LAS VEGAS, NV — JANUARY 06: Confetti is shot over the crowd as The Chainsmokers perform during the iHeartMedia 2017 celebration on January 6, 2017 in Las Vegas, Nevada. (Photo by Bryan Steffy/Getty Images for iHeartMedia)

When I picked up my badge at CES last year, it came with a special ribbon for joining the twenty-five-year club. I don’t know how that happened. When I add up all the years since my first CES in 1991, I’m positive I took more years off than that, but my wife disagrees, and she has a better memory than I. And now another CES is upon us. I’m thinking and I’m planning and planning on planning, but trying to keep in mind my tactics and instincts. Things you rarely write down even for yourself. Then I noticed many of my colleagues who attend CES post their own . They all say the same things, but, you know, I’ve got my unique style and everything. So… if you’re going to CES in almost any capacity, here’s my guide:

  • The very best strategy for surviving CES is to eat a good dinner and go to bed by 11 (that’s 2am EST). Minimize drinking. You’ll sleep better.
  • Wear comfortable shoes. No matter who or where you are, you’ll be standing.
  • Dress in layers. It’s 50 degrees outside and warm inside.
  • Don’t stay in Vegas more than three nights unless they make you.
  • Gambling. My career has satisfied my lifetime desire for gambling. Keep in mind, if someone like me could roll into Vegas and make money, it wouldn’t be here.
  • Hydrate. You’re in the middle of the desert.
  • Travel light. Don’t take a lot of from booths. Thumb drives are ok. It’s all on the web anyway.
  • Write on business cards. If someone gives you a glossy business card or a dark one you can’t write on, throw it out later. Some people give cards with their picture on it. Anything to make yourself stand out. But. Not. Glossy.
  • Be thankful you have your phone to distract you while waiting in lines. Bring external power to charge cell phones and laptops. You will need it.
  • Avoid eating at the LVCC. The food trucks outside are better.
  • It takes a long time move between venues. Allow an hour. I arrived for an event at Caesar’s and had to walk thirty minutes from curb to the meeting room. Organize your day geographically. You can waste a lot of time venue hopping.
  • Be flexible, be honest, communicate. If you’re not going to make a meeting, let the other party know as soon as possible. Meeting people and making appointments at CES is hard. People are going to cancel on you and you are going to cancel on other people. Deal.
  • Be open to serendipity. You are going to see things, be exposed to ideas, and meet new people. Many of these encounters will be the most memorable parts of the show.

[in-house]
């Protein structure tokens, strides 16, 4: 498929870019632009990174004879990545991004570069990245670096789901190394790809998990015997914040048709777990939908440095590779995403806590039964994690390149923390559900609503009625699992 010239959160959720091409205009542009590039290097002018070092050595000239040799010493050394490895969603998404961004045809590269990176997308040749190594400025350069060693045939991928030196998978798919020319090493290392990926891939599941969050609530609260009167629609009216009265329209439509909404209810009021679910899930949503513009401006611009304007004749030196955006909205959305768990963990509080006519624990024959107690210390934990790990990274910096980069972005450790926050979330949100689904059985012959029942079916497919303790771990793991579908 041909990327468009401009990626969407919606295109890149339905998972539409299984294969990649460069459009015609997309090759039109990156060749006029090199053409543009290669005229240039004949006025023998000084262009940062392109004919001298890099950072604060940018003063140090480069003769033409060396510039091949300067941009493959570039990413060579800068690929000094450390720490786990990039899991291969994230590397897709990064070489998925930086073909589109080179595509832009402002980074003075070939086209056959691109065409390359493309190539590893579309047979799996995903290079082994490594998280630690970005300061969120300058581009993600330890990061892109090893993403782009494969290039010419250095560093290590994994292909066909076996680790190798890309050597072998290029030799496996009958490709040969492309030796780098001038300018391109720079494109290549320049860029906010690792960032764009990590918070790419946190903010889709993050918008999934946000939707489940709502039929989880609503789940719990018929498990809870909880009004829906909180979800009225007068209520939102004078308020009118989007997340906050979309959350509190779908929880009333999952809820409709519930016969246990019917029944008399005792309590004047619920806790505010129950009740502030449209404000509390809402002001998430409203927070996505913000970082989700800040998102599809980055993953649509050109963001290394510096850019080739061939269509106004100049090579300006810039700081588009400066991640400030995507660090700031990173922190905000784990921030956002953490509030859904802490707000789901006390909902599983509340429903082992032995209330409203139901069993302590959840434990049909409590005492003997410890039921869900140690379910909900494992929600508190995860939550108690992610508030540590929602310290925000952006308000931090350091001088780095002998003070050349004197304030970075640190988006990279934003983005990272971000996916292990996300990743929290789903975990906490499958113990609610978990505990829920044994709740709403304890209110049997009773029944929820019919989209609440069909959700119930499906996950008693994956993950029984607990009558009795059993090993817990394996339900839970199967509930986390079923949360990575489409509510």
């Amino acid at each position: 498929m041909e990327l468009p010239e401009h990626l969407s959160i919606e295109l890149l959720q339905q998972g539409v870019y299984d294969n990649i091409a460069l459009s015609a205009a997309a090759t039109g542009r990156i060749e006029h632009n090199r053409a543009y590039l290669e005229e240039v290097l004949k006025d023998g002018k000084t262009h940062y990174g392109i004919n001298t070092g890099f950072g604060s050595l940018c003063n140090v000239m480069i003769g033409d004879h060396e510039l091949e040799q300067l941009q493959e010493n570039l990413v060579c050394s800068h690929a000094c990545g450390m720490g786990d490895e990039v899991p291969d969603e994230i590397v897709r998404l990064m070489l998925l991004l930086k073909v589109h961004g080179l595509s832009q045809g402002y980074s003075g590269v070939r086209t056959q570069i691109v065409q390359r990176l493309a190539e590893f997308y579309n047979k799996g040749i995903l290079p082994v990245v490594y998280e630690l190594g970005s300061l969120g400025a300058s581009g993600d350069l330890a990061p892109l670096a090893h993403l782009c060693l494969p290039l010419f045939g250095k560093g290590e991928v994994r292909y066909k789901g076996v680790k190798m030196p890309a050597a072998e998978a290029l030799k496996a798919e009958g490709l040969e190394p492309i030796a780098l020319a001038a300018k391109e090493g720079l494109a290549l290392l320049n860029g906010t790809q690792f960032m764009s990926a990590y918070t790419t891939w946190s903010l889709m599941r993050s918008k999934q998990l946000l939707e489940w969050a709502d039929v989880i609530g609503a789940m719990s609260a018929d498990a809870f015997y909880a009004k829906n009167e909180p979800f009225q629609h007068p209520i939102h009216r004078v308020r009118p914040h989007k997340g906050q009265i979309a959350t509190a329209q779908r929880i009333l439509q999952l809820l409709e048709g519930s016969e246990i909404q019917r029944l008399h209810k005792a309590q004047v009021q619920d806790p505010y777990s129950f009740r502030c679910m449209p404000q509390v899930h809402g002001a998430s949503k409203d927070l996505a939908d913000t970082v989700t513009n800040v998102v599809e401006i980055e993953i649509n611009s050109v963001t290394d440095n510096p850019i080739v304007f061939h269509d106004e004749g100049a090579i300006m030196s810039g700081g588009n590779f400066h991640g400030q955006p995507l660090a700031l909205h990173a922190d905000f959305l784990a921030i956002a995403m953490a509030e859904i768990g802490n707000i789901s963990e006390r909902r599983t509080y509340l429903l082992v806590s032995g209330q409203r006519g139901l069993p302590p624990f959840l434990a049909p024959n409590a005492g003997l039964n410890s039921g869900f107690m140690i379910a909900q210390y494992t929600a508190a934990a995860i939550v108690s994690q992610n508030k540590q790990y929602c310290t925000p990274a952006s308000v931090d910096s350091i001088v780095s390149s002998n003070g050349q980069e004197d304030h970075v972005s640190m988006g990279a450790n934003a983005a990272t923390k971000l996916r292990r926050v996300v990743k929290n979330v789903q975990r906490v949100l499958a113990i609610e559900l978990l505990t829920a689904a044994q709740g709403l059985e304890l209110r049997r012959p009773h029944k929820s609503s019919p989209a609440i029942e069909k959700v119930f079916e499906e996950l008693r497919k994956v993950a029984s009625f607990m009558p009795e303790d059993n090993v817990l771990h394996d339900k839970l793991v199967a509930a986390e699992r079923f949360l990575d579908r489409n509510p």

• Parties. There are several varieties. In my view, only the networking parties are slightly useful, because you can see a lot of things, and/or meet a lot of people and swap a lot of cards really quickly. These are generally the early ones that start at 7pm. The later parties are in deafening nightclubs where you can’t hear anything. It’s a waste of time, generally even with friends. Ditto if you find yourself at a party where everyone knows everyone except you, and there’s not even a place to sit. Leave immediately. I go to the wrong parties all the time. PR people can spin things and if you’re in a rush you can get spun. Don’t linger like a victim. You’ll benefit more from rest, anyway. Also, after 9pm whoever you talk to is going to be going on their third drink and is unlikely to remember your encounter the following day.
  • Even if you are an independent and not a bigwig on the company’s account, there are useful events you can pay for. There are run by industry gadflies who make a modest profit for their efforts to knit the community together. These are often surprisingly good networking opportunities because there are no bigwigs there.

If you’re on the company tab (we used to say “it’s on the mouse” or “on the triangle”), or if you can afford it, blow off CES and see a show and get a hotel spa massage.

Ka @ The MGM Grand is an experience of epic scale.

Cirque du Soleil show owns Vegas stage entertainment. Vegas hotels like New York New York and MGM have built massive theaters specifically for these shows. The whole deal, the theater, the epic scale of it, is something you have to see in person.

I find the whole zeitgeist of CES and *sigh* Vegas itself, influences me in ways it’s hard to articulate. Last year, part of CES felt like an auto show. Suddenly everyone is talking about self-driving .

This post was originally featured on Forbes.com on January 04,



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